Since our founding, GWWO has always focused on providing more for less in our designs – less consumption and environmental impact and more efficiency, savings and sensitivity.
This concept often transcends our work and impacts our everyday lives. As part of the firm’s Sustainability Committee, GWWO participated in the second annual Green Apple Day of Service on Saturday, September 28th. Presented by the Center for Green Schools and the US Green Building Council (USGBC), this yearly event gives GWWO (and thousands of communities around the world) the opportunity to make an impact by aiming to transform schools into healthy, safe, cost-efficient, and productive learning places.
This year, eight members of the GWWO team and their guests gave their time to transform the exterior classroom space at Independence School Local 1, located only a mile from our office. Over the course of the day, the team worked with students to fashion an outdoor table and benches out of recycled wood pallets to provide seating areas for students and tidied up the surrounding gardens. Special thanks to our neighbors, Mahan Rykiel, for donating the extra reclaimed pallets from their own green initiative, PARKing Day.
In preparation for the event, the team invited all employees to contribute to the design efforts, adding to the fun by inviting them to use popsicle sticks and hot glue to make mini models of their potential designs. While some of our designers made beautiful benches that looked more like art, ultimately function was chosen over form. Once the preliminary design was set, the team met to further refine it for construction and ultimate versatility. GWWO architect Kami Altman used SketchUp to help model the final plans.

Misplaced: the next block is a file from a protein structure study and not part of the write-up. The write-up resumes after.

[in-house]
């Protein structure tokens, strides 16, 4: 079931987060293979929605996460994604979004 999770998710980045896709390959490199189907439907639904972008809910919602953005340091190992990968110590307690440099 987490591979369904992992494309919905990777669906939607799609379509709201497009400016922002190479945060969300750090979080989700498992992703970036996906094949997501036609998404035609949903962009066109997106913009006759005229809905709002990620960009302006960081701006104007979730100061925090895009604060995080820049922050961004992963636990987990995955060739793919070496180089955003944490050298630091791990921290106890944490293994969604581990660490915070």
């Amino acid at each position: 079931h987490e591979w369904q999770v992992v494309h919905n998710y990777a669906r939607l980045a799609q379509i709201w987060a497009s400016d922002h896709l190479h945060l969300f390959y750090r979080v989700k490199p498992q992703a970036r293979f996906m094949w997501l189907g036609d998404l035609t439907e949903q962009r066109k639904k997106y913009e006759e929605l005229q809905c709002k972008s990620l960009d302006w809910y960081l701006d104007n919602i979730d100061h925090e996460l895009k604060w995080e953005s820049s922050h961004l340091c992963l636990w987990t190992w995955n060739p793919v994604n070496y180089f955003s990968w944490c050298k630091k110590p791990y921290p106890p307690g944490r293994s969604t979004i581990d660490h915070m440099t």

However, even with extensive planning, the team encountered a few hiccups on site. Mandy Palasik, leader of GWWO’s efforts, noted that “It was truly a lesson learned, as we ended up with some field adjustments to our initial design. As architects, I think we tend to take for granted the rigor of the construction craft, however critical we may be in our punch outs. In theory, everything seems fairly straightforward as we draw it on paper. We had our designs modeled in SketchUp and even prepared the parts to assemble on the day of the event. However, it’s a totally different story when you actually pick up a hammer and begin to put the pieces together. All in all, we managed to pull everything together on time. I was honestly a bit nervous, but it turns out GWWO has very talented improv designers!”
Carin Kirikos, Special Educator at Independence School, was pleased with the results stating “We had a fantastic time! I already held small classes outdoors around the table you built. The kids are taking pride in what they did and want to continue their work in our after school club.” Palasik, in turn, was impressed with the students affirming, “They took pride and ownership in their work and even started to tailor the design to meet their preferences.”
After five hours and despite a few gaffes, the pieces were finished and ready to be used. As Palasik said “It’s amazing all the things you can make with a few reclaimed pallets!”